GSA Connects 2021 in Portland, Oregon

Paper No. 3-3
Presentation Time: 8:35 AM


CATES, Sharon, 5926 North Tapestry Way, Boise, ID 83713 and SMITH, Joshua, Institute for Scientific Literacy, Phenomenon, 14 Commercial Boulevard, Suite 119, Novato, CA 94949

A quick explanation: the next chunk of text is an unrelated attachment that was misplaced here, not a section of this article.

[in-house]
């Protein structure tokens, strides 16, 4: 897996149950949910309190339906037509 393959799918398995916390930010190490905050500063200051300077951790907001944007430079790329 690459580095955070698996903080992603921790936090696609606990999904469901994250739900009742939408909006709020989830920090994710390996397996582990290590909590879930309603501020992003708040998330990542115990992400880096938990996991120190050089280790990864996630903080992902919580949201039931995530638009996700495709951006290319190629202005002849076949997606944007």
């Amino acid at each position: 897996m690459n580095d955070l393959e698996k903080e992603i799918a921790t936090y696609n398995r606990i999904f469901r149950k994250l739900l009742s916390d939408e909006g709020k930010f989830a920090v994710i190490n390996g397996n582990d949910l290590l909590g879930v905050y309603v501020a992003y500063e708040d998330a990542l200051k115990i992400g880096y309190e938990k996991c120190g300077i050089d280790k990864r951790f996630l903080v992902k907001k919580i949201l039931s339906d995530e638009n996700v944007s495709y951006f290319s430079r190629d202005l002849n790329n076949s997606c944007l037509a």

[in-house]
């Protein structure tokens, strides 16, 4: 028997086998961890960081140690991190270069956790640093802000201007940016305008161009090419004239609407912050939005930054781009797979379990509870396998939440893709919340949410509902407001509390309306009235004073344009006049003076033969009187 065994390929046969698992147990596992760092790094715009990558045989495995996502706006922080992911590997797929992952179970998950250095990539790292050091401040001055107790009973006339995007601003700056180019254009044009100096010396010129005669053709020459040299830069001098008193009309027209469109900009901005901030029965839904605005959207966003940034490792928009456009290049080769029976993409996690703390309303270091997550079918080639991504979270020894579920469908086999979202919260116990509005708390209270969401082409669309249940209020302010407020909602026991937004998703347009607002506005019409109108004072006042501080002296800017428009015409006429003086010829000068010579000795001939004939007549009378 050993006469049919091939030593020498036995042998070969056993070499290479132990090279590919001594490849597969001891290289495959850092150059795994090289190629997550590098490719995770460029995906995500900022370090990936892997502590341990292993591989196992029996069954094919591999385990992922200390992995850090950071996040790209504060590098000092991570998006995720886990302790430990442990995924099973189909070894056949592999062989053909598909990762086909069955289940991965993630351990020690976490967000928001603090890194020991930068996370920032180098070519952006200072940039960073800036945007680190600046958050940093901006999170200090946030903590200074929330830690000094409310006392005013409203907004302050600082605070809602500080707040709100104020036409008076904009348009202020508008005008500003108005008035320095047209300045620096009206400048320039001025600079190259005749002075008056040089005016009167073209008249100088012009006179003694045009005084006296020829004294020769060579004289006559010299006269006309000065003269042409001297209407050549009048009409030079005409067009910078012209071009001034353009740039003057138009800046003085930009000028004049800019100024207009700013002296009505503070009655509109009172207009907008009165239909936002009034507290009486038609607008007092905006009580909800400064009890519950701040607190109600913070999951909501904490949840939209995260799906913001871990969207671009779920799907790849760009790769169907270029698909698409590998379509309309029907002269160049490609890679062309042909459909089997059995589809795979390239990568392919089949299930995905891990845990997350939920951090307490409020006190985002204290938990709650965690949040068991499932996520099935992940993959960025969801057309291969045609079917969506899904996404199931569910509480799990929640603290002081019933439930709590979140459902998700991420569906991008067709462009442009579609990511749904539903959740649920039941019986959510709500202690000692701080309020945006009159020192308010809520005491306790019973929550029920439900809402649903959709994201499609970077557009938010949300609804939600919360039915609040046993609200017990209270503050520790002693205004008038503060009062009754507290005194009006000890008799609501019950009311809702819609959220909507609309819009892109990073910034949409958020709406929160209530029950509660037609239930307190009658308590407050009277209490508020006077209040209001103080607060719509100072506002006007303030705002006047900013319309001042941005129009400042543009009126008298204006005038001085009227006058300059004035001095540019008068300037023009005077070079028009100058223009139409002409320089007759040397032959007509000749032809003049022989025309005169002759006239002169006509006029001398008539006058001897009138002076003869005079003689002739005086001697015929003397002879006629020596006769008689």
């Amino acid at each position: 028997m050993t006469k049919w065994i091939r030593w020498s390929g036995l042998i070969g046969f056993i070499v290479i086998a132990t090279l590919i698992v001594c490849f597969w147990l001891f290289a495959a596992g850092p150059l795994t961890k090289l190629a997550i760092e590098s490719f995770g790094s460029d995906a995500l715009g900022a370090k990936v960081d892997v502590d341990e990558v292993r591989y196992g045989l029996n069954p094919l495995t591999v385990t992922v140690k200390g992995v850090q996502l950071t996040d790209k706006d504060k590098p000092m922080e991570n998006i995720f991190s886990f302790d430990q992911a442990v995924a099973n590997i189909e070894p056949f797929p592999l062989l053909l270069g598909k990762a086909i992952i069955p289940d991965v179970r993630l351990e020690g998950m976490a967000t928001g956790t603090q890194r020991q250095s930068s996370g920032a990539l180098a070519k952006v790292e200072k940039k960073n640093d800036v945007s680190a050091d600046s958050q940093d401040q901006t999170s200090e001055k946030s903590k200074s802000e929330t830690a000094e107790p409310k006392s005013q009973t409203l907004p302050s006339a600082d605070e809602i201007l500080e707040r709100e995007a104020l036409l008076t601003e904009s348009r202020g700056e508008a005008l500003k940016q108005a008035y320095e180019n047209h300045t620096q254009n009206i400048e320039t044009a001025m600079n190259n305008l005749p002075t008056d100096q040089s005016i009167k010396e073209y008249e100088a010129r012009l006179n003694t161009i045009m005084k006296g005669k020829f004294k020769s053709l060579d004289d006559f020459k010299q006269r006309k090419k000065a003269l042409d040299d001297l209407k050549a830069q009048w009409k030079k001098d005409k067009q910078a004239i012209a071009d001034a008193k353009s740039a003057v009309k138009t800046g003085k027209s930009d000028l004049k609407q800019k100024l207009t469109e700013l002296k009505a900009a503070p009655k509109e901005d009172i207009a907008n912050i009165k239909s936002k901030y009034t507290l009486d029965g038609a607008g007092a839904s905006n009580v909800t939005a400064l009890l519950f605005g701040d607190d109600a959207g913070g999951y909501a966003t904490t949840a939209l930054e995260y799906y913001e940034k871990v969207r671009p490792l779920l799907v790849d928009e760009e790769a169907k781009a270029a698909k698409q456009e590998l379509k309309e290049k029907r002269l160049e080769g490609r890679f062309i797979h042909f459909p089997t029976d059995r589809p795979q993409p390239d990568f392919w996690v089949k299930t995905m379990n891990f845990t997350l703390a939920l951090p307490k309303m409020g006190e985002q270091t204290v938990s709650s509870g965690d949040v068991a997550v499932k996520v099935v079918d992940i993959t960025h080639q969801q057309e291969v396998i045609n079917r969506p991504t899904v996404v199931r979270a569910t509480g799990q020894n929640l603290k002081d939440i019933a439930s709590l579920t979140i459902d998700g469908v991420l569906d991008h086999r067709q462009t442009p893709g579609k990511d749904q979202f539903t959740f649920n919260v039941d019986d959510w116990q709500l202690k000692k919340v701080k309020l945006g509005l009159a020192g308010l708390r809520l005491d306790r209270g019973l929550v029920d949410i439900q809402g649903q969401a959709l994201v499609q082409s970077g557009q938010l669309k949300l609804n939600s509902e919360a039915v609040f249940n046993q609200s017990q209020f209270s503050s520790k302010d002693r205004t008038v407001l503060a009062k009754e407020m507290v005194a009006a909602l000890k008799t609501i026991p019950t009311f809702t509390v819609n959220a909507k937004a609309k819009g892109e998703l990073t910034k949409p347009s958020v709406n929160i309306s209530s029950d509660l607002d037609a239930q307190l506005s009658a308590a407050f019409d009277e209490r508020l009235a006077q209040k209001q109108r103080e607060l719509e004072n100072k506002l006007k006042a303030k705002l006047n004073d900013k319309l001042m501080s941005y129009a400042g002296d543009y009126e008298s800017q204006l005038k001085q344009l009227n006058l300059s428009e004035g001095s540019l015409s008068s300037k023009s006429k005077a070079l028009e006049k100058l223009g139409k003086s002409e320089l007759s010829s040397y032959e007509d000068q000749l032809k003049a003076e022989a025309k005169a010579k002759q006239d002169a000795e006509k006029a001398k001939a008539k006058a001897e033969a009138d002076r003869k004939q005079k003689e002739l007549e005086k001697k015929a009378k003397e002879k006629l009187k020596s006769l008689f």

Science topics covered by Framework-inspired Earth and Space Science standards (i.e., topics covered by the Earth and Space Science portion of the Next Generation Science Standards (NGSS) and derivative state-specific standards) provide a rich candidate base of investigative phenomena and associated anchors, making the K-12 geosciences particularly well suited to the use of phenomena in classroom instruction and assessment. Properly employed, phenomena can focus immersive classroom experiences that illustrate fundamental science concepts, particularly those addressed by three-dimensional standards. When they are relevant to the experiences of both teachers and students, phenomena can facilitate students engaging in the science topic under study through a process of Discovering, Investigating, and Generating knowledge (the DIG model). The model’s Discovery phase secures students’ engagement with the phenomenon through research and description, a process which sparks questions. The questions are answered through Investigation, where students apply practices and crosscutting concepts to develop evidence and support their explorations and conceptualizations of the specific core idea science underpinning the phenomenon. Finally, students use explanation and argument to Generate and communicate this core idea knowledge of the topic, reflecting on new understandings and then applying them to novel scenarios. This model allows mapping of three-dimensional activity sets to popular learning cycles (e.g., 5E) as well as easy analysis of activity sets to ensure they are dimensionally aligned and phenomenon focused. Basing the learning model around what students do to learn core science ideas facilitates rigorous Framework and NGSS based science education. The DIG model is a student-centered learning cycle based on three-dimensional learning and is rooted in the vision outlined in A Framework for K-12 Science Education.